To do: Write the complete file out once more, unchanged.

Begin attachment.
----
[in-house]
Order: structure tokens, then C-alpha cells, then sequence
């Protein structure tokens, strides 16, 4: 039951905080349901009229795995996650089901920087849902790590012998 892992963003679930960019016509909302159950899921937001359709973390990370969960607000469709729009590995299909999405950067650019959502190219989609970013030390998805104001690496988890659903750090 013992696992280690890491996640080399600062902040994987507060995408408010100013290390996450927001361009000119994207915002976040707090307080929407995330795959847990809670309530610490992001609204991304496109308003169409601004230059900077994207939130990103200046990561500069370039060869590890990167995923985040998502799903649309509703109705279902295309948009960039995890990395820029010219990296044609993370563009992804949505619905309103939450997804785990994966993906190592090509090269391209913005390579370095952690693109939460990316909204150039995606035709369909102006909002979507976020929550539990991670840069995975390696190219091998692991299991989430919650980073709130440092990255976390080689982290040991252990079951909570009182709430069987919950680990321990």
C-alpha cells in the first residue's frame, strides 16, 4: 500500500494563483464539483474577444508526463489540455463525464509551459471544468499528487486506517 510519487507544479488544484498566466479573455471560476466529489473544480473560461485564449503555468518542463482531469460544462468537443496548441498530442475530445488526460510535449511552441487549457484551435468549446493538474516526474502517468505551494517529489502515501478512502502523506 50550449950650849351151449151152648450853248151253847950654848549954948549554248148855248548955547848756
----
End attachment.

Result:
[in-house]
Order: structure tokens, then C-alpha cells, then sequence
């Protein structure tokens, strides 16, 4: 039951905080349901009229795995996650089901920087849902790590012998 892992963003679930960019016509909302159950899921937001359709973390990370969960607000469709729009590995299909999405950067650019959502190219989609970013030390998805104001690496988890659903750090 013992696992280690890491996640080399600062902040994987507060995408408010100013290390996450927001361009000119994207915002976040707090307080929407995330795959847990809670309530610490992001609204991304496109308003169409601004230059900077994207939130990103200046990561500069370039060869590890990167995923985040998502799903649309509703109705279902295309948009960039995890990395820029010219990296044609993370563009992804949505619905309103939450997804785990994966993906190592090509090269391209913005390579370095952690693109939460990316909204150039995606035709369909102006909002979507976020929550539990991670840069995975390696190219091998692991299991989430919650980073709130440092990255976390080689982290040991252990079951909570009182709430069987919950680990321990």
C-alpha cells in the first residue's frame, strides 16, 4: 500500500494563483464539483474577444508526463489540455463525464509551459471544468499528487486506517 510519487507544479488544484498566466479573455471560476466529489473544480473560461485564449503555468518542463482531469460544462468537443496548441498530442475530445488526460510535449511552441487549457484551435468549446493538474516526474502517468505551494517529489502515501478512502502523506 50550449950650849351151449151152648450853248151253847950654848549954948549554248148855248548955547848756